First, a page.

Newspaper Page Text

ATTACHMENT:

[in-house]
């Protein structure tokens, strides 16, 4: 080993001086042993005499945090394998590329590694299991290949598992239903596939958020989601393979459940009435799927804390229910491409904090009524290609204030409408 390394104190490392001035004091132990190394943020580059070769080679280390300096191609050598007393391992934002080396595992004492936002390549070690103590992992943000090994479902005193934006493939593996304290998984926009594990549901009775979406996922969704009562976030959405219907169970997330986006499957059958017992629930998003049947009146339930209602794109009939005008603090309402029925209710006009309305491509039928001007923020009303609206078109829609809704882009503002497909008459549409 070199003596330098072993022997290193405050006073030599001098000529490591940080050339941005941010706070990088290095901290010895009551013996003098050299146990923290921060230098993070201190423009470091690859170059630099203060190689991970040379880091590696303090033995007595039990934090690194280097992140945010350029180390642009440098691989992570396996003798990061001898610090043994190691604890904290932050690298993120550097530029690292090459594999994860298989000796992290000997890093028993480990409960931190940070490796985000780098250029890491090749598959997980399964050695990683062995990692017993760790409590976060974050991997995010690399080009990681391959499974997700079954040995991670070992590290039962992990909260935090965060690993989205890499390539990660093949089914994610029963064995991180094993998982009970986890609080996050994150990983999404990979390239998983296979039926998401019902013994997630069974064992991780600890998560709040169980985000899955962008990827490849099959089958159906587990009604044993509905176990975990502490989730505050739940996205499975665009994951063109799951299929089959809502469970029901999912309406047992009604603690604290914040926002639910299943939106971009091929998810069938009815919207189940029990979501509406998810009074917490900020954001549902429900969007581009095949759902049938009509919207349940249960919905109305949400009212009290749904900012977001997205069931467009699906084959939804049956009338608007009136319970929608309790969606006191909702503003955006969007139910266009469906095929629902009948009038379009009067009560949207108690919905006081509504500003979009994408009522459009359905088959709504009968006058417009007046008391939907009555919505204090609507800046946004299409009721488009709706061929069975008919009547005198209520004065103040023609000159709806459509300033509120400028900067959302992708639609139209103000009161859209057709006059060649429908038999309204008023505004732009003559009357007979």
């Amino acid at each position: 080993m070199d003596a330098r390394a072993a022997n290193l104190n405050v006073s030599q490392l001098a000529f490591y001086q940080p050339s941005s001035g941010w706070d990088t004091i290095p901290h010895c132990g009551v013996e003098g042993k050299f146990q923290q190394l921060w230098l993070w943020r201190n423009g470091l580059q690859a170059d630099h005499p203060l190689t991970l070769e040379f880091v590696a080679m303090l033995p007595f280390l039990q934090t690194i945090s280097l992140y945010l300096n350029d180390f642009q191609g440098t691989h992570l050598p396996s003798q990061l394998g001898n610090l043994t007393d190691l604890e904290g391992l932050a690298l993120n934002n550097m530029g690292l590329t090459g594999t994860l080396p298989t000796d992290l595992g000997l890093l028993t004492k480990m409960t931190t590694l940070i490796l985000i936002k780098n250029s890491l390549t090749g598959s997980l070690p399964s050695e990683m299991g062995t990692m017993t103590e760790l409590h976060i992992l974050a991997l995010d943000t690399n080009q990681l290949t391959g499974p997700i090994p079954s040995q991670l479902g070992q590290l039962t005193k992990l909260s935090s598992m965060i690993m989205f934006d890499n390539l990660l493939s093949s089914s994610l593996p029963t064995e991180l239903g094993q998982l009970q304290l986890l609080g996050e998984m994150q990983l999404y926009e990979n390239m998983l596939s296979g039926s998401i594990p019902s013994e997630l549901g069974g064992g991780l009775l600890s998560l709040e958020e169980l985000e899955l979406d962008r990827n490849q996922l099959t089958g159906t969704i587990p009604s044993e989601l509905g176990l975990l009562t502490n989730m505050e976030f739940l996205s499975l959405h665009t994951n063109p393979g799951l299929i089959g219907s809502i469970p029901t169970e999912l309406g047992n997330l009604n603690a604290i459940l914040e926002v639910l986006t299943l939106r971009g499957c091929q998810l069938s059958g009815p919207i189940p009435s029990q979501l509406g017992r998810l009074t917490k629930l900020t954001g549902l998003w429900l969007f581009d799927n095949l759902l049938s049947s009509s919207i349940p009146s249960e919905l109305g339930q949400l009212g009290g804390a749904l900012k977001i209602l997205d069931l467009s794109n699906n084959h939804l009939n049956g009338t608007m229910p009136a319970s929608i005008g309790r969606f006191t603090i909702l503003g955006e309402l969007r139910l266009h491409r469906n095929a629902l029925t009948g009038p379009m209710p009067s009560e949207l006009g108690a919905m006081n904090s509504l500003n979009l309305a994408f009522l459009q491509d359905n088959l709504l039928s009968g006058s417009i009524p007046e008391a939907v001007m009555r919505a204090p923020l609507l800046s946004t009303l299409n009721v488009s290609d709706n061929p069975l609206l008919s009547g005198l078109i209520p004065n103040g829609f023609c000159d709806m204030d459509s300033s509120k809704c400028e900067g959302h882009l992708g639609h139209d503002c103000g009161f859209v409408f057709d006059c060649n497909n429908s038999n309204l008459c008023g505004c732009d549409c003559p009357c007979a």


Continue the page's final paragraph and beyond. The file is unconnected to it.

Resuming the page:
>■■■■■ j ■ THE WEATHER. Washington. Nov. 1.—Forecast tor the Bucceedlng twenty-tour hours: For Ala bama. fair and warmer, with northerly [winds; for Mississippi, fair and warmer. Svdth west or south winds. YESTERDAY’S TEMPERATURE. ' As especially recorded for the State Herald on the standard thermometer at Hughes’ drug store, 1004 Second avenue. *The figures given are in all instances for the temperature recorded in the shade and on a southern sheltered exposure. b a. in..48 f.Jp. in....55Va 9 a. m. 51Vi 4 p. in.04*4 31* a. m. S3 ftp. m.63 31 a.ni.— 54 op. m......52 32 m. ft ai|7 p. m... 50Va 1 p. m. 5> 8 p. m.jgr.4® 2p m.ftUt2|9p. m.40*4 DAILY BULLETIN. U. S. Department of Agriculture, Weather Bureau, Office of Station Agent, Birmingham, Ala., Nov. 1, 1895. Local observations during twenty-four hours ending at 7 p. m., central time: Time. Rain , Direct’ n Temp, of wind. jWeather fall. 8 a. m. 32 m. 7 p. m 51 52 51 N NW N Cloudy Clouay Clear .04 .00 .00 Highest temperature, 52; lowest, 46; aver age, 49. BEN M. JACOBS, Local Observer. ‘MORESKA AND GORE. Two Famous Artists, Monday Evening at Seals Bros.’ Music Hall—Birmingham Music Club's First Entertainment. To hear Moreska sing anil Signor Gore play the piano establishes a standard (which is indeed hard to raise, and both of (these distinguished musicians will ap pear Monday evening in the first of the series of entertainments to be given by (the Birmingham Music club In Seals (Bros.' hall. They have been heard and Charmed large audiences in this -city be ftore, but not under such favorable cir cumstances as they will appear this time. Sdoreska's beautiful voice will be heard in la hall which is a marvel to singers and (Speakers for Its acoustic qualities, and Signor Gore will find a piano worthy of his steel. To these advantages, which artists can best appreciate, they will be greeted by a thoroughly representative Birmingham audience to lend inspiration (to this most excellent concert company. They are ably assisted in other numbers by the same organization. Season Ti ckets. Season tickets arc going fast, as ex jpected when so muoh is offered for so lit tle money. Aside from the club's own members in the course there is enough ptrictly professional talent already en gaged to make the value of a season tick et ($3) half price. The following is the programme: November 4—Moreska. November 26—Birmingham Music club. ■ December 10—Bppinghousen Bailey grand concerts. December 17—Birmingham Music club. | January 6—Richard Malcolm Johnston, i January 23—Birmingham Music olub. February 3—A stereopttcon picture play, "Miss Jerry," presented by Clara [Louise Thompson. February 27—Birmingham Music club. March 26—Grand concert by Birming ham Music club, assisted by professional (talent to be selected. The price of a season ticket Is $3. When Baby was sick, we gave her Castorla. When she was a Child, she cried for Castorla. When she became Miss, she clung to Castorla. When she had Children, Bhe gave them Castorla. The Frenoh Cabinet. Paris, Nov. 1.—Since the announce |ment of last night of the formation of a riew cabinet by M. Burgeols some changes pave been made in its composition. As pcospted it is constituted as follows: i Prime minister and minister of the In ferior, M. Burgeois. Minister of foreign affairs. M. Berthelo. ] Minister of war, M. Cavlgnac. I Minister of marine, M. Lockroy. | Minister of finance, M. Diumer. ' Minister of justice and worship, M. tRleard. 1 Minister of the colonies, M. Leville. Minister of public instruction, M. ICombes. Minister of public works, M. Guyot Dessaige. Minister of commerce. M. Meseur. Minister of agriculture, M. Vlger. WILL ARRIVE TODAY" Mr. F. A. Jacobs, the Great Gospel Singer, Expected This Afternoon. < Mr. F. A. Jacobs, the great gospel sing er and worker, who is to lead the singing lat the First Baptist church during the revival services that begin tomorrow, Iwill reach the city this afternoon at 3 o’clock. At 7:30 this evening he will meet Ithe large chorus of singers at the First Baptist church for a rehearsal for Sun day’s work. Let all be present on time. ©ileum Skin Remedies Are Pure Sweet Gentle And Most Economical Bscauis •o fo^dily fiffoctlre. Bold throughout lb# S>rld. British depot: FsAtfgii Newbkrv I Bora*. 1, Insr EdwsreUt., non .on. Pottbr D*to A tins* Oorp.. Sole Prom.. Bo?tou. U 8. 4. % Birthday Gift?. % We are now open so HABERS. DURANT FOUND GUILTY The Jury Was Out but Twenty Eight Minutes. CROWD WAS WELL PLEASED And Cheered When the Verdict Was Announced. Mrs. Durant Broke Down and Wept Bitterly. San Francisco, Nov. 1.—Theodore Du rant murdered Blanche Lament. That wa# the verdict of the jury in the case this evening. The jury was out twenty-eight minutes. The verdict was received with a shout of applause from the audience, who packed the court room. The closing scene of the great trial was full of dramatic interest. The district at torney's peroration was an able effort. He said he had struggled to suppress his feeling of repugnance to the defendant and to be absolutely fair to him, and to lay aside the feeling of horror and de testation which hindered and oppressed him. He oonfldently asserted that noth ing had been stated in bis address to the jury which had not been proved by com petent evidence. Link by link the chain had been welded until it had been shown beyond doubt that Durant had murdered Blanche Lamont on April 3 by strangula tion. The charge of Judge Murphy occupied a little over an hour in delivery. Before it began General Dickinson, Durant’s counsel formally objected to the portions of Mr. Barnes’ address abusive in their nature, but the court considered them proper. The charge was a cold statement of the law unrelieved by any stde desserla tion. It was very fair and covered the greater of alibi, circumstantial evidence and the motive completely. The motive would not necessarily need to be shown as it might not appear on the surface. Circumstantial evidence as to the mo tive would apply as to 'other points in the case. He stated that the California law as to murder in the first degree, which involved one whose death resulted to a victim of a criminal assault, whether the killing was or was not meditated. As soon as the court completed the charge Dickinson took an exception on the ground that his honor had not read the instructions submitted as the defense had written them. The jury was then given In charge of two deputy sheriffs and con ducted to the jury room. Suppressed excitement was manifested throughout the court room and the cor ridors outside during the wait which suc ceeded the departure of the jury. There was a great deal1 of speculation as to how long the Jury would remain out. The general opinion among those who had followed the trial that an agreement would soon be reached, but owing to the mass of e^dence it was thought possi ble that th? Jury might remain out all night The result showed that the jury men had also digested the evidence and that the overwhelming case which the prosecution had piled up had left* them no option or room for doubt. The Jury took the first ballot, which was for murder in the first degree. Word was sent at once to the court, and Judge Murphy sent for the Jury. While this was going on Durant sat in the court room beside his counsel conversing with his mother and several of her lady friends. As soon as Mrs. Durant learned that the jury was coming in her demeanor changed from one of gaiety, and a look of dread came over her face, which was not reflected in that of her son. He stoically watched the Jurymen as they took their seats, as if to get from their features the import of the verdict which their early return portended. As Fore man Dutton pronounced the verdict of guilty of murder in the first degree, the large audience, which had listened in per fect silence for the words which he was to utter, rose and uttered a yell which echoed far out in the corridor. Most of those in the audience were women. The cries which went up from them fell upon the ear of the convicted murderer’s mother like a blow, and it brought her first realization of the force of the words of the'foreman. Her face was averted, as she had nerved herself for the ordeal, but though possessed of marvelous courage, a cry burst from her lips, followed by a hysterical outburst or sobs. As he listened Intently to the words which sealed his fate, Durant partially rose from his seat. The look on his face was one of defiance, and It was apparent that he had it In mind to address the jury. The first cry from his mother changed his mind—If he had such inten tion. He sat down, turned to his moth er and took her fordly in his arms. She rested her head on his shoulder, and he put his left arm about h»r slender form and held her in a tender embrace, patting her with his left hand and with his right stroking her hair. Hg. seemed oblivious to the fact that a verdict which sealed his fate had been returned—oblivious to everything except the weeping woman in his arms. If his display was of nerve, it was marvelous; and if of callousness to any but filial sensations, it was equal ly marvelous. The triumphant shout from HOO throats in the court room had been hushed by the bailiffs and a hush fell upon the crowd when Judge Murphy began to ad dress the jury. He assured them that they had the thanks of the court for the manner In which they had performed their duty and believed they would have the thanks of the entire community. As the jurymen marched by Durant and his mother they all looked sympathetically upon the sad picture of the weeping wom an upon the shoulder of her condemned son. Then Judge Murphy announced that next Friday he would pass sentence upon Durant and at the same time he would fix the time for beginning the trial of Du rant for the murder of Minnie Williams. The verdict of the Jury meets with gen eral approbation. The town is wild to night over it and it resembles the after math of an eleotion. Durant, takes it coolly and says he has not yet lost hope. His attorneys tomor row will appeal to the supreme court on a bill of exceptions, the material for which accumulated during the trial. The material for the Minnie Williams trial has all been gathered and the prose cution Is prepared to go right ahead with It. It is certain that Judge Murphy will set an early day for the hearing. The freneral impression is that the proceed ngs in the case will be the same as the one just concluded. So far as known Du rant’s defense in the case yet to be tried will be as weak as the one Just closed. WED ing up our recent licit your -visit to MORROW & SUFFRAGE PLAN ADOPTED. The Sole Object of the South Carolina Consti tutional Convention Has Been Accom plished-Plan in Detail. Columbia, S. C.. Nov. 1.—At 11:25 to night the constitutional convention of South Carolina adopted the essential sec tion of the suffrage plan, putting on the parliamentary clincher, thereby accom plishing the sole object of the convention. The section was adopted in the following shape: Section 4. The qualifications for suf frage shall be as follows: (a.) Residence in the state for two years, in the county one year, in the elec tion district in which the elector offers to vote four months and the payment six months before any election of any poll tax then due and payable; provided, however, that ministers in charge of an organized church and teachers of public schools shall be entitled to vote after six months' residence in the state If oth erwise qualified. (b.) Registration w'hich shall provide for the enrollment of every elector once in ten years, and also an enrollment dur ing each and every year of every elector not previously registered under the pro visions of this article. (c)—Up to January 1, 1898, all male persons of voting age applying for reg istration who can read any section in this constitution or understand and explain it when read to them by the registration officer shall be entitled to register and become electors. A separate record of all persons registered before January 1, 1898. sworn to by the registration of c, shall be filed—one copy with the clerk of the court and one in the office of the secretary of state—on or befure February 1, 1898, and such persons shall remain during life qualified electors unless dis qualified by the other provisions of this article. The certificate of the clerk of court or secretary of state shall be suffi cient evidence to establish the right of said citizens to any future registration and the franchise under the limitations herein imposed. (d) —Any person who shall apply tor registration after January 1, 1898, If oth erwise qualified, shall be registered, pro vided he can both read and write any section of this constitution, or can show that he owns and has paid all taxes col lectible during the previous year on prop erty In this state assessed at $300 or more. (e) —Managers of eleotions shall re quire of every elector offering to vote at any election before allowing him to vote proof of the payment of all taxes, Including poll tax, assessed against him and collectible for the previous year. (f) —The general assembly shall provide for issuing to eacih elector a certificate of registration, and shall provide for the renewal of such certificate when lost, mu tilated or destroyed if the applicant is still a qualified elector under the provi sions of this constitution. There was much opposition expressed to the plan when many members on the floor could only mean fraud under the understanding feature, the supervisors being the judges of the sufficiency of the ‘‘understanding" most of It melted away after it came to the final vote, which is 69 to 37. Irby's opposition did not seem to count for muchv There was no end of speaking at the night session. At the morning session the convention had what may be termed "historical day.” It resolved itself into an historical society and historical records had the dust shaken from them and were careful fullv examined. The side show tihat was in progress on the south side of the hall during the hlstorcal society meeting may be appropriately entitled “The Black Crook.” And It was all, so to speak, an attempt to prove that black was white, though there were some whites who were endeavoring to prove that black was black, and in a few Instances very, very black. The blacks devoted their efforts to proving the first proposition—the whiteness of the blacks. To be more explicit, the history of the reconstruction period was under discus sion all day, and some Interesting pages were added to the record of that memora ble period, which was steeped in fraud and robbery'- It was all brought about by Senator Tillman’s reply to the speech es which were made at the beginning of the discussion on the suffrage matter. The senator threw the career of Smalls and Whlpper up In his speech and oharged that they were both members of the famous original “Black Crook com pany," which 4ad a continuous run in this state from the close of the war to 1876. Some Interesting matter, new so far as the general public Is concerned, was brought out, and Whipper, the ne gro delegate from Beaufort, made a splendid speech In hl^ own defense. Miller, Smalls and Whlpper, the three leading negro members, made powerful speeches, the last ttvo defending them selves from personal attacks on their records. Whlpper concluded his powerful speeon tnus: “I throw down the gauntlet now and challenge the world to go through all the records and find one thing against me. You would besmear every negro who de fends his race In the lack of argument. Such argument came very far from com ing up to what our people consider the high standard of gentility. "They want to engraft into this consti tution something that will deceive the world and themselves. You may de ceive yourselves, but you won't deceive the world. I was plaintiff at first, but now I am disposed to become defendant. Put it there if you dare, and you will see "our constitutional lawyers treading on H as if they were walking on eggs. It won’t be three years before you have another constitution to meet the exigency. You have magnificent, in exhaustible’ water supply In this state. It is going to waste because you are al ways fighting to chain the negro down. You wish to continue to wear the chains that hu*»g around you during slavery. You can birrd down the negro, but you will make the greatest mistake of your lives. You can wen now hear the rum ble of the car of negro development and progress coming, laden with negroes ed ucated and being educated. We are not scared. The negro will ere long come and claim hts own. I am ptanding here trying to make South Carolina feel that ,1 have lived here on her soil." The convention, after adopting the plan, adjourned at 11:40 p. m. until 7:30 p. m. on Tuesday next. MILCH COWS. Car load milch cows just re cei\ei. J. M. Neill & Sod. THE HONOR ROLL By an oversight the honor roll of the first grade of the Henley school was omitted in the copy furnished, and is as follows: Henley school—Lillie Shrewsbury, Le na Summerville, Lucy Truss, Harriet Sledge, Tom Cooper, Pearl Vamell, Em mie Kaminsky, Lillie Mae Childers, Joe Perry. DING purchases of Ear out* establishment SINNIGE’S W. H. KETTIG, President. W. J. MILNER, Vice-President. H. K. MILNER, Secretary and Treasurer. The Milner & Kettig Co., (Incorporated. Paid up capital, $125,000.00.) MACHINERY • AND • MINING • SUPPLIES. Bar Iron and Steel, Black Diamond Files, Black Diamond Tool Steel, Tools, Rubber and Leather Belting, Rubber Hose and Packing, Blake Steam Pumps, Atlas Engines and Boilers All kinds of Machinery. Write /or Prices and Catalogue. Birmingham, Alabama. T THINGS DRAMATIC. A top heavy house witnessed the pro duction of "A Ride fort Life” at O'Brien's last night, but those who were present seemed to enjoy the play very much. From the frequent applause emanating from the gallery, it was evident that the gods were highly pleased with the en tertainment furnished. Jack Woodruff and Edward Marston both love Annie Powers. Marston corn knits a murder, for which Woodruff is ar rested, convicted and sentenced to hang. By the aid of friends he escapes from Jail the night before the date fixed for the execution, and, mounting a locomo tive provided for the occasion, eludes the officers. With his father and loved ones, he goes to the border between the United States and Mexico, and they oc cupy a house through the middle of which the border line runs. Here he is discovered by detectives. An Italian who saw Marston commit the murder, and who has been his part ner all the time, divulges the story of the crime, and is shot by Marston, who ts taken in custody by the officers. Wood ruff is set free. The locomotive used on the stage is 34 fee* long, and running at full speed pre sents a very realistic scene. The cast is very good. Atkins Law rence plays the part of Jack Woodruff very cleverly, and Harry Driscoll does very well as Marston. The specialty acts of Miss Corrie Ezler and Frank Cl. Mack were well received, and little Miss Mabel Taliaferro’s sing ing wras heartily encored. “A Ride for Life” will be produced again today at matinee and night. J. K. Emmet as “Fritz in a Mad House.” J. K. Emmet undoubtedly owes much of his remarkable success, both artistic and financial, to his keen desire and earnest effort to please the public, as well as to his undoubted dramatic gifts, at tainments and magnetio personalities. Unlike many "star” actors, he has never attempted to give the public an impres sion of his own superiority by contrast with the efforts of a supporting com pany of mediocre actors. He has always surrounded himself with aotors of splen did ability and reputation, and has won his success through his own positively personal merits and the general excel lence of his productions. He shows his appreciation of the generous patronage of the public by engaging a stronger company than ever this year to support him in his charming play, "Fritz In a Mad House." The company included: Misses Emyline Barr. Laura fl. Huwe* Kate Eckert, Kitty Francis, Messrs. L. P. Hicks, Willard Newell, (Hilbert Braith watt, Charles Stewart, George Hernan dez, Charles A. Prince, Little Baby Spencer Sinnot and others. Mr. Emmet and his company will present “Fritz In a Mad House” at O’Brien's next Tues day night. Sousa’s Band. The announcement that Sousa's band has been engaged for one performance htre will be received with delight by all music lovers in the city. Sousa's has a reputation second to no musician in America, and he comes here on the 8th with a band of first-class artists in their line. John Philip Sousa, tthe noted bandmas ter, has the faculty of catering to all classes of ears. The Wagner enthusiast,, the lover of sentimental Italian music, and the every day American, who likes soul-stirring marches, will each find something to please him. The enthusi asm at his concerts would be a revelation to those who imagine that music is mere ly something to analyze, dissect and study. Perhaps they might conclude, in time, that the ultimate purpose of mu Ble is that soulful enjoyment arising out of the vocal and Instrumental expression of melodius and harmonic numbers, but at present they deceive themselves into the belief that music pleasant to hear and agreeable to a sentimental nature must be trivial and worthless. John Philip Sousa disapproves this ridiculous theory in the most substantial manner. HIS programmes are composed of extracts trom the works of tihe best music writers. s< arranged as to form pleasing and ef fective contrasts, and while the expres sion of a military band is more limited than that of a grand orchestra, owing to the absence of strings, he does not fall to lend a charm even to those ex oerpts from Wagner so frequently in troduced in his programmes. Sousa seems to have struck the key note of pop ular concerts. Children Cry tor Pitcher’s Castoria. The Canal Report Handed in. Washington, Nov. 1.—As required by law the report of the Nicaragua canal commission was presented to the presi dent today by Secretary Olney, to whom it Had been delivered by CoJ. William Ludlow, United State* army, the chair man of the commission. The Bogie man is coming. 10-2G-lmo opean and Domes for a critical exam DRUG AND SlSTEK % XRR1.IF BABY JIOTHER, d'OBY-at^H-ry'- R. FAMILY SHOES Comprise footwear for the. entire household. We can supply every fam ily in Alabama with just what they need for this season of the year. A short price and long wear tells the story of our shoes. We fit every foot and invite the public of Alabama not only to walk, but to walk in our perfectly fitting, com fortable and handsome shoes. We are not pedestrians, but we cover miles of feet every six days. Our shoes please every one, and that makes every one anxious to wear them. This week we’re selling. School Shoes from 99 cents to $2. which will save you one-third your shoe money. All kinds of shoes repaired. 10-ll-3m ST. PIERRE, IOIO 1st Avenue. SOUTHERN’S NEW SCHEDULE Several Appointments for the Alabama Great Southern Announced Yesterday by Vice-Vresident Baldwin. A new schedule goes into effect on the Southern railway tomorrow, after which date the trains will arrive and depart as follows: * Train No. 38, heretofore No. 50, running between Birmingham and Winona, Miss., will arrive from the west at 5:30 a. m., instead of 5:15, as at present. It will de part at 5:55 a. m., as at present. No. 36 will depart for the east at 3:10 p. m., instead of 2:55. No. 7, Selma train, heretofore No. 77, Will depart at 6 a. m., Instead of 6:40. No. 8, Selma train, heretofore 76, will arrive at 9:30 p. m., instead of 6:55. Nos. 51 and 50, running between Bir mingham and Winona, will hereafter be known as 37 and 38. The following orders were sent out yes terday: Alabama Great Southern Railroad Com pany—Office of General Superintendent. Washinton, D. C., Nov. 1, 1895. By virtue of the president's executive order No. 8 I hereby appoint Mr. W. A. Vaughan assistant general superintend ent, with headquarters at Chattanooga, Tenn., as heretofore. Mr. J. H. Simpson superintendent of car service, with headquarters at Washing ton, I). C. Effective this date. W. H. GREEN, General Superintendent. Approved: W. H. BALDWIN, JR„ Second Vice- President. Alabama Great Southern Railroad Com pany—Office of Chief Engineer. Washington, D. C., Nov. 1, 1895. By virtue of the president’s executive order No. 3 I hereby appoint Mr. J. A. Dodson general roadmaster and Mr. D. W. Lum superintendent bridges and buildings, with headquarters at Wash ington. Effective this date. C. H. HUDSON, Approved: Chief Engineer, W. H. BALDWIN, JR., Second Vice-President. Alabama Great Southern Railroad Com pany—Office of Second Vice-President. Washington, D. C., Nov. 1, 1895. By virtue of the president’s executive order No, 3 I hereby appoint Mr. J. P. Mlnetree purchasing agent, with head quarters at Washington, D. C.; Mr. E. F. Weld general storekeeper, with head quarters at Manchester, Va. Effective this date. W. H. BALDWIN, JR.. Second Vice-President. CHEAP LEAH PENCILS. The Complaint of Eraat Faber, the German Manufacturer. United States Consul Theodore M. Ste phan. at Annberg, Germany, In a report to the department of state, gives pub licity to the complaint of Ernst Faber, the German lead pencil maker, as to cheap American pencils. "The valuable cedarwood,” Mr. Faber says, "is wasted In a barbarous manner ENTS. lie* Novelties and ination of* our Nto BRIC-A-BRAC x in America; whole districts of the finest forest land have been cleared, blit never replanted, so that we obtain always more rarely really good cedar wood, and the blocks which we are now obliged to use supply only half as many pencils as formerly. Not only does the oost of the production of the pencils rise consid erably In consequence of the bad wood, but the American industry pours upon the market its surplus product of thous ands of gross below cost price, and so do presses the prices in countries which im pose only low duties or none at all. The consequence of this is that the German manufacturers can only compete at a loss and that the trade In cheap markets, such as India, Mexico, Japan, Australia, etc., is as good as lost. The English mar ket has been literally swamped of late years with cheap American pencils at ridiculously low prices. The conditions In other countries are almost as unfavor able to the eOrman export trade as in the United States. Italy, Russia and France impose immense duties on pen cils, and In France the use of German pencils In schools, public boards, rail ways, etc., is forbidden." Zl N 8Z ERME M0 RIA L SERV!CE. The Young Men's Christian association will hold a service on Sunday afternoon at 3 o'clock in the association parlor In memory of Mr. Peter Zlnszer, who was for a number of years a faithful associa tion worker and member of the boaid of directors. Mr. John H. Miller will speak of Mr. Zinsser's business life, Dr. R. M. Cunningham of his social life and Mr. T. H. Johnston of his Christian life. The service Is for men only, and all his asso ciation, church and lodge friends are cordially invited. Pure Toofl. Butterine is a much abused product, is a matter of fact it is pure, sweet, wholesome, and infinitely preferable to ordinary countrv butter. A special correspondent of this paper recently visited the fuctory owned and operated by the Armour Pocking- Co., of Kansas City, manufacturers of the widely ad vertised Silver Churn Butterine. A five story building is perfectly fitted for the scientific preparation of this food product. Everything is spotlessly clean; all appliances are the latest and most improved, and ev6ry precaution is taken to secure the production of < an absolutely pure and wholesome food. All processes are under the direction of a foreign chemist who has made the skillful combination of pure sweet fata the study of his life. Prof. Charles Chandler, of New York City, says: “The product is palatable and wholesome and I regard it as a most valuable article of food.” Prof. J. S. W. Arnold, Medical De partment, University of New York, says: “A blessing for the poor, and in every way a perfectly pure, wholesome and palatable article of food.” Prepared Solely Uy ARMOUR PACKING CO.. Kansas City, U. S. A. % Card Favors. ® Bric-a-Brac, and ok. EMPORIUM.